The British Government's plan to rent new premises in a Tel Aviv skyscraper hasrun into trouble after a wave of protests that their prospective landlord is a major participant in Jewish settlement-building in the occupied West Bank.
The British embassy has been in negotiations to lease three floors in Kirya Tower from Africa Israel Investments, a company controlled by Lev Leviev, a London-based property and diamonds billionaire with substantial business interests in Israel.
Pro-Palestinian organisations are urging the Foreign Office to cancel the plans, arguing that one of the company's subsidiaries is prominent in settlement building and that Mr Leviev is a big contributor to the Land Redemption fund, which acquires Palestinian land for Jewish settlements.
Daniel Machover, of the UK-based Lawyers for Palestinian Human Rights, says in a letter to The Independent that renting space from Mr Leviev is "tantamount to HM Government condoning Israel's settlement building, supporting clear violations of international law, which in some cases [amounts] to grave breaches of the Fourth Geneva Convention, and hindering the possibility of peace in the Middle East". Most Western governments – including Britain's – regard settlements as illegal under international law.
Mr Machover points out that Gordon Brown strongly criticised continued settlement expansion on his visit to the Middle East this year. And he says that the advisory opinion issued by the International Court of Justice in 2004 reminded third party states that they "are also under an obligation not to render aid or assistance in maintaining the situation created by such construction".
Danya Cebus, a construction subsidiary of Africa Israel, has been accused by human rights activists of building homes in a number of West Bank settlements including the ultra- Orthodox settlement Modiin Illit, close to the Palestinian village of Bil'in.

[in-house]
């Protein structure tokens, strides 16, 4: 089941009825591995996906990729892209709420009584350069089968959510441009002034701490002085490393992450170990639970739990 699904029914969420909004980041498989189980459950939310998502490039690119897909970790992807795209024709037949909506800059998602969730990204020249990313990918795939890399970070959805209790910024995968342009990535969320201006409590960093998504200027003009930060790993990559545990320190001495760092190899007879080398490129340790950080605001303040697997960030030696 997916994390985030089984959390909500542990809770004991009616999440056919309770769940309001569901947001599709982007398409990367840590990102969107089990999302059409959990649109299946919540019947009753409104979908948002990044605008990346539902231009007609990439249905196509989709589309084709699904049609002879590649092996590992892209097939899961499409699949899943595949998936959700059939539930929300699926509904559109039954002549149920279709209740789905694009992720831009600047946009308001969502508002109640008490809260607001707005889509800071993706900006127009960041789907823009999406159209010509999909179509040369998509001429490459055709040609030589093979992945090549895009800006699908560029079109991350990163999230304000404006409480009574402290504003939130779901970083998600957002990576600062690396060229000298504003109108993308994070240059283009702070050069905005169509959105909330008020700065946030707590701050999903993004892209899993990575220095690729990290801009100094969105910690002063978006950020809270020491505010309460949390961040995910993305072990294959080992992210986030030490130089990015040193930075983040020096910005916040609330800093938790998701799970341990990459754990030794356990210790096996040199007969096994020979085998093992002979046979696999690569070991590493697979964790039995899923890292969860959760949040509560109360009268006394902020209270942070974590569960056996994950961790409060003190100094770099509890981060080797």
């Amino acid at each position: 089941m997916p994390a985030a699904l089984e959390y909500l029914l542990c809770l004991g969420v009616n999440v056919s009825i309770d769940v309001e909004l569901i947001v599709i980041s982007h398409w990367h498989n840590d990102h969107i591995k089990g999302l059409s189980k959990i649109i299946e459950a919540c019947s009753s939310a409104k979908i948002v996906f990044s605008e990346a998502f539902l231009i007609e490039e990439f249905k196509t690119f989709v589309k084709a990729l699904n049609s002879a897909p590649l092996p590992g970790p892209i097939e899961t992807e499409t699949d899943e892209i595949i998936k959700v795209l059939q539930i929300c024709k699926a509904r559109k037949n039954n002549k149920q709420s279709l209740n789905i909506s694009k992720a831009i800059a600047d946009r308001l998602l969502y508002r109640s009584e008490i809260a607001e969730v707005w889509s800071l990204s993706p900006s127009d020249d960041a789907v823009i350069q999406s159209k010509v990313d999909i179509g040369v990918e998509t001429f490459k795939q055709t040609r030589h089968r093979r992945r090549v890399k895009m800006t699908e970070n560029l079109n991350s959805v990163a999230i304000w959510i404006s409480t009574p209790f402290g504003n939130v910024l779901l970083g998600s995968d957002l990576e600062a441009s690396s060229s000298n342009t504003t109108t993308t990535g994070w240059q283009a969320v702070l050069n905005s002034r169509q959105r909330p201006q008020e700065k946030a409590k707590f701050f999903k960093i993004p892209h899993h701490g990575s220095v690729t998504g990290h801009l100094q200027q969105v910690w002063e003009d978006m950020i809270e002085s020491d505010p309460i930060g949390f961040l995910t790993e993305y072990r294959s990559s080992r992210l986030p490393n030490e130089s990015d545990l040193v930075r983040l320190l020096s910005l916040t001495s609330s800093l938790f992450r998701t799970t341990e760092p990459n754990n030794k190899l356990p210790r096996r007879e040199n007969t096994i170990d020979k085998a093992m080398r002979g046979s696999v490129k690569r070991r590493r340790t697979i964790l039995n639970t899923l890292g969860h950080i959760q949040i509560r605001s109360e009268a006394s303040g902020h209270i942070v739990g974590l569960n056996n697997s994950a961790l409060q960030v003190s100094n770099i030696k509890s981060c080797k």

In June, the United Nations Children's Fund, Unicef, announced, in response to lobbying by the United States-based Arab rights group Adalah NY, that it would no longer enter into partnerships or accept contributions from Mr Leviev because of his suspected involvement in settlement building. Mr Leviev had been a contributor to Unicef as well as a sponsor for at least one fund-raising event.
The embassy is understood to be looking into the allegations that Mr Leviev is also a contributor to the National Redemption Fund, which has been criticised for the some of the methods it uses to purchase land in the West Bank.
The embassy's plans came to light when the Israeli business newspaper Globes reported that the British embassy was intending to move from its valuable decades-old premises in the city's coastal Hayarkon Street to rent space in the 42-storey tower, more than half of which is occupied by Israeli government offices.
Globes says the annual cost of renting the 6,000 square metres of office space in the building, which has a helipad on the roof, would be $162,000 a year, or £88,698 at yesterday's exchange rate.
Earlier this year the Tory MP Crispin Blunt protested after it emerged that as a result of an internal mix-up three members of the Yesha Council, the umbrella organisation representing West Bank settlers, had been invited to the annual Queen's Birthday Party given by the embassy.
The Foreign Office minister Kim Howells subsequently said the settlers' presence was "not helpful" and pledged that no further such invitations would be issued.
The British embassy said yesterday that an "internal process" was looking at a "number of options" for relocating, but that no decisions had been taken. It added: "The Government has made its position on settlements very clear; we believe that settlements contravene international law and are a significant impediment to progress on the peace process. Should we decide to relocate the embassy, we will make clear the intended location once a decision has been reached."
Africa Israel was not available for comment yesterday because of the weekly Sabbath holiday.
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